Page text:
Gaza celebrates ceasefire amid international relief
Residents in Gaza have poured into the streets on Thursday to celebrate the restoration of calm in the territory after eight days of aerial bombardment, as words of relief continue to come from members of the international community, Xinhua reported.
Shops and restaurants were reopened and people were seen cleaning street debris or fixing wires that were cut during the Israeli offensive. Celebratory car horns were incessant in city center and occasional celebratory gunfire could also be heard.
The ruling Hamas movement declared a public holiday to mark the end of hostilities, and organized a mass celebration in the city center.
Outside the parliament building, flag-waving Hamas supporters have turned the place into a sea of green, dotted by yellow flags of the rival Fatah movement in a rare show of unity in the Hamas-run territory.
The eight-day conflict has killed 164 Palestinians, including 43 children, Gaza's Hamas-run health ministry said. On the Israeli side, six people were killed by rockets fired from Gaza.
The implementation of the Egypt-brokered ceasefire has been hailed by many countries and international organizations and such comments continue to flow in.
Russia is pleased with the ceasefire deal, which is "necessary to proceed further to achieve stable and lasting settlement so as to guarantee the security of Israel and peaceful life of Gaza residents as a part of Palestinian territories, without any blockade and isolation," a spokesman for the Russian Foreign Ministry said.
French President Francois Hollande also welcomed the Gaza ceasefire deal and expressed appreciation for the role played by the Egyptian government.
He called for efforts on all relevant parties to consolidate the positive outcome and work for a permanent cessation of hostilities in the territory.
The European Parliament on Thursday adopted a resolution in the French city of Strasboug to express its welcome to the ceasefire deal.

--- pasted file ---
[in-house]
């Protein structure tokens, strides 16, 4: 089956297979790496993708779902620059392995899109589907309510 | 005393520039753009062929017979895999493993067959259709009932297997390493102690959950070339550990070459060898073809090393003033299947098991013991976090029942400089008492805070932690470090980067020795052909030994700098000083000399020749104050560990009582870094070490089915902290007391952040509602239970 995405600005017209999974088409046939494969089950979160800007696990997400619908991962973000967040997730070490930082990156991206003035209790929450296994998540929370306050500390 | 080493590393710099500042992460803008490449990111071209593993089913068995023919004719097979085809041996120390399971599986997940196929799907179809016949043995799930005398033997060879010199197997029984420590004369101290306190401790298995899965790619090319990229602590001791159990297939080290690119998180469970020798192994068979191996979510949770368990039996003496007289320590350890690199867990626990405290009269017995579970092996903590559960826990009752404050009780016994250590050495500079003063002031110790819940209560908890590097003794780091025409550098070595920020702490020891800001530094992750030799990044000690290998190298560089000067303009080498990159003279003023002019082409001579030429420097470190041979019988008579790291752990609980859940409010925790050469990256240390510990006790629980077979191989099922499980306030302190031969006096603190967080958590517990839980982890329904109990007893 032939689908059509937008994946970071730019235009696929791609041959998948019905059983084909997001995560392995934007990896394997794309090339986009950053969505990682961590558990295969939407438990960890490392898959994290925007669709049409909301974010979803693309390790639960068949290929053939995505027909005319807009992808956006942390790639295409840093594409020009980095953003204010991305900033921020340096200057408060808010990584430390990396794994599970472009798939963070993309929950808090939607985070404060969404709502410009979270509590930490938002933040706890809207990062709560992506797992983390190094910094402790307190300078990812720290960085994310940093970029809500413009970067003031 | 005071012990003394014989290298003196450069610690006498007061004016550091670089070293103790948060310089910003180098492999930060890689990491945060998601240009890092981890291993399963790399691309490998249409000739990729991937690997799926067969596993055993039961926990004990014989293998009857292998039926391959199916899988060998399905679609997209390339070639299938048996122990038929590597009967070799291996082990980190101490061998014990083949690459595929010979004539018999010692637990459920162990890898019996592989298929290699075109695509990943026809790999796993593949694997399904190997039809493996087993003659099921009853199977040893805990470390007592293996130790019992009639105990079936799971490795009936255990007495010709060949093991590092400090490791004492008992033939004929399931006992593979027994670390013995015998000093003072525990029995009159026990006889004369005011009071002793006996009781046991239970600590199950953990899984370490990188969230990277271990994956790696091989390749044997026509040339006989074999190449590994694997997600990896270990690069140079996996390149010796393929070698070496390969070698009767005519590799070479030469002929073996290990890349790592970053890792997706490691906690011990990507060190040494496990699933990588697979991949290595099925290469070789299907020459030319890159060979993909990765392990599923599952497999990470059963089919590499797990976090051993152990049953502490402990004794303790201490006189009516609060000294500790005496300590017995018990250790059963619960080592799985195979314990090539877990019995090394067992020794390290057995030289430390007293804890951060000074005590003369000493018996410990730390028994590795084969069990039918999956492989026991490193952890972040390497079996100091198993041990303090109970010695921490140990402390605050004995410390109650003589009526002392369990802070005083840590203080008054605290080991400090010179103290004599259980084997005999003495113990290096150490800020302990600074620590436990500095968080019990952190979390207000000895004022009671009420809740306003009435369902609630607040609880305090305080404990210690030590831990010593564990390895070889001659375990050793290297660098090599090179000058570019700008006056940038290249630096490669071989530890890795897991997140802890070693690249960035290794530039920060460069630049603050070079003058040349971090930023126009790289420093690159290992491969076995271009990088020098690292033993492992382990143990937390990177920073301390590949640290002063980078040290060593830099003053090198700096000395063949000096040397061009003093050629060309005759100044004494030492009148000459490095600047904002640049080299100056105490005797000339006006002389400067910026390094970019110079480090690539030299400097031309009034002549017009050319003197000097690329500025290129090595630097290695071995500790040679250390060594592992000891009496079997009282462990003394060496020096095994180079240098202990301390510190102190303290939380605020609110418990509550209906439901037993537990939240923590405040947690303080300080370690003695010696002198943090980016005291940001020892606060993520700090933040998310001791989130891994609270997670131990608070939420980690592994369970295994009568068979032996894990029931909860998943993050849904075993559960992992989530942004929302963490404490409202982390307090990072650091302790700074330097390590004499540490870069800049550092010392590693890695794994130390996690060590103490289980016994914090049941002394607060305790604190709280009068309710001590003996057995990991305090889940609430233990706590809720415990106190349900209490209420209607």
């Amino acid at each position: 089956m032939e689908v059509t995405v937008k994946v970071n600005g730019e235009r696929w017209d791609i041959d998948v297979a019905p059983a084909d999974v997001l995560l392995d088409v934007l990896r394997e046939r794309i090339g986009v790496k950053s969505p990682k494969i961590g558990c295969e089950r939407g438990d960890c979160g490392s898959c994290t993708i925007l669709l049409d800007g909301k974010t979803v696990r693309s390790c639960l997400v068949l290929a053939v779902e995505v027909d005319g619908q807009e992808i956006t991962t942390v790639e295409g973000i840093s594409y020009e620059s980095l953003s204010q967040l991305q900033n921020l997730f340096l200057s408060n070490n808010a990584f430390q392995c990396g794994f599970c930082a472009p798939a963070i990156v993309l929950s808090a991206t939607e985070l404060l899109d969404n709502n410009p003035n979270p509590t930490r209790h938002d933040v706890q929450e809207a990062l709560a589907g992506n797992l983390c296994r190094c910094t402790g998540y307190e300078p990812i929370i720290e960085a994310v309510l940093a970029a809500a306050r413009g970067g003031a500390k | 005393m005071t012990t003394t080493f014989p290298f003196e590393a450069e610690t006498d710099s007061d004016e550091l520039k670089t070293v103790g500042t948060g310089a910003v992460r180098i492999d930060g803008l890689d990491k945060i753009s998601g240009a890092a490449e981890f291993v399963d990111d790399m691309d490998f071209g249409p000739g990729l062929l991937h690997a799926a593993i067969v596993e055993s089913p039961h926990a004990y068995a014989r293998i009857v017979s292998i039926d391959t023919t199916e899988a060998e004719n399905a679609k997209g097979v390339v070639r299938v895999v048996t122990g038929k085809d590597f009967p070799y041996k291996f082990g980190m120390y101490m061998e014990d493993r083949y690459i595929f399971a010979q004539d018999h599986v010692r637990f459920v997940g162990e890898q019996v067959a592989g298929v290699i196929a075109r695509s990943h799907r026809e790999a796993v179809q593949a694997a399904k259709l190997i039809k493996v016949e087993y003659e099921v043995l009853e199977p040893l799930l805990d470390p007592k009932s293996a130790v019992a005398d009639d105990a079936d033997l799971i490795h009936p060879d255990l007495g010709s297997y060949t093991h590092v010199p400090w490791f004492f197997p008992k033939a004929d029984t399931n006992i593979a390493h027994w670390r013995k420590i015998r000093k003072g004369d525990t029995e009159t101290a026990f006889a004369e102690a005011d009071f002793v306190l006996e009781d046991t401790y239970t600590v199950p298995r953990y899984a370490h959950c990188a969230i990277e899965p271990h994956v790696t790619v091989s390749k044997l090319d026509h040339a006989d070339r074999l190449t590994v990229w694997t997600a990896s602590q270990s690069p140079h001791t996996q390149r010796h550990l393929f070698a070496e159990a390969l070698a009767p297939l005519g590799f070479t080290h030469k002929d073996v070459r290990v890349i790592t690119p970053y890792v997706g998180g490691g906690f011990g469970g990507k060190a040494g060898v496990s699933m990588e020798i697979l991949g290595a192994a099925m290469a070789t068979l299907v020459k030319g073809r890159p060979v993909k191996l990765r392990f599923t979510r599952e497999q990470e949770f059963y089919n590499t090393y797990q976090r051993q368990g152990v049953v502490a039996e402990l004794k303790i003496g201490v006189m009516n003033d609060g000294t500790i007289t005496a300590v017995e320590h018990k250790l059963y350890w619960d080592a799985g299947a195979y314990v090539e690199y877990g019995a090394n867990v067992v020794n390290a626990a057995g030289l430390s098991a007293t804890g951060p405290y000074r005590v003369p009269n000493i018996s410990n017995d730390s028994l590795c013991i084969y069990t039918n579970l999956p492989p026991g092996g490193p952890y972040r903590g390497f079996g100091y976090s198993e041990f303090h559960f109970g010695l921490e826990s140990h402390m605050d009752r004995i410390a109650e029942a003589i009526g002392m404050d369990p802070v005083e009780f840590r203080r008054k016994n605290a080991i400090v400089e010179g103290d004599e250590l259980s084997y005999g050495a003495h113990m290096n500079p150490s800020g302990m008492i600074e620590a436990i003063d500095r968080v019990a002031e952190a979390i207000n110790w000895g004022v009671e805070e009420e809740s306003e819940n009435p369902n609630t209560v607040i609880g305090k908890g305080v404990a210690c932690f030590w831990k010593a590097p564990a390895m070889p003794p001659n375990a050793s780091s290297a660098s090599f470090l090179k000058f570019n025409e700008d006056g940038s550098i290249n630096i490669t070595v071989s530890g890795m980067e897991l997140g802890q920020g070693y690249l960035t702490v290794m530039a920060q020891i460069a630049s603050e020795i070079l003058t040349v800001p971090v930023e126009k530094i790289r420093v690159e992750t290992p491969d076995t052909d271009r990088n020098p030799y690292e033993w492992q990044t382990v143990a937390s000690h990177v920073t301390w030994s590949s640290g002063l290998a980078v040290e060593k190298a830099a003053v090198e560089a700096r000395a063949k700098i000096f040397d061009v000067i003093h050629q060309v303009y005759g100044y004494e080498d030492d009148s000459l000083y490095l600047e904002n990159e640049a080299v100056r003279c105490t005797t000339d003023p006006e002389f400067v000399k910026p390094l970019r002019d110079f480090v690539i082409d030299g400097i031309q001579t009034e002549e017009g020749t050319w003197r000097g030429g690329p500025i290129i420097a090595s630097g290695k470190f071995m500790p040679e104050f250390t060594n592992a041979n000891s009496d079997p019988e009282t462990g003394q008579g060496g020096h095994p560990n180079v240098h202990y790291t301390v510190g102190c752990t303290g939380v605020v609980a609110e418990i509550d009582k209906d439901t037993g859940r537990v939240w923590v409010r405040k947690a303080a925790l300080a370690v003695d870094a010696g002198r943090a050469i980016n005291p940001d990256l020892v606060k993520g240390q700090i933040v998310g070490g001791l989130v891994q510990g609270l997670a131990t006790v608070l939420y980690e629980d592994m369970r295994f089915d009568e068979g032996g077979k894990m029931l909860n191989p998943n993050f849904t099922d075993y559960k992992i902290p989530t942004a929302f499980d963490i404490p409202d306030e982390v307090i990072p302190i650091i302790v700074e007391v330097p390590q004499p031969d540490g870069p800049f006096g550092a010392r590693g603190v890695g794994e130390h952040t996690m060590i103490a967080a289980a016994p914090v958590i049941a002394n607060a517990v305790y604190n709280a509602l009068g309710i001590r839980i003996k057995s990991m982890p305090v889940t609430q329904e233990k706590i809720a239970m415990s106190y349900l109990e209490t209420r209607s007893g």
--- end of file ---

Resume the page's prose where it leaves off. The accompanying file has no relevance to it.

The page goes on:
According to the document, the European Parliament has grave concern about the situation in Gaza and grieved "the loss of innocent civilian lives."
While acknowledging Israel's security need, it urged all parties to honor international law of humanity and to lift the blockade of the Gaza strip.
Indonesia also welcomed the ceasefire in Gaza and called for a resumption of dialogue to end conflicts in the Middle East, a statement from the country's Foreign Ministry said.
"Indonesia urged all parties involved in the conflict to resume negotiation to build peace in the Middle East, in line with the U.N. resolution, and to establish an independent state of Palestine," the statement said.
Elsewhere in Asia, the Association of Southeast Asian Nations (ASEAN), which has just wrapped up a series of top-level meetings with regional leaders, also praised the ceasefire.
Cambodian Prime Minister and the current ASEAN Chair Hun Sen recalled that the ASEAN leaders asked U.S. President Barack Obama to intervene in the conflict between Israel and Hamas in Gaza during the Fourth ASEAN-U.S. Leaders' Meeting on Nov. 19 in Phnom Penh.
"We congratulated President Obama and U.S. Secretary of State Hillary Clinton on the constructive role in the negotiations for the ceasefire," he said.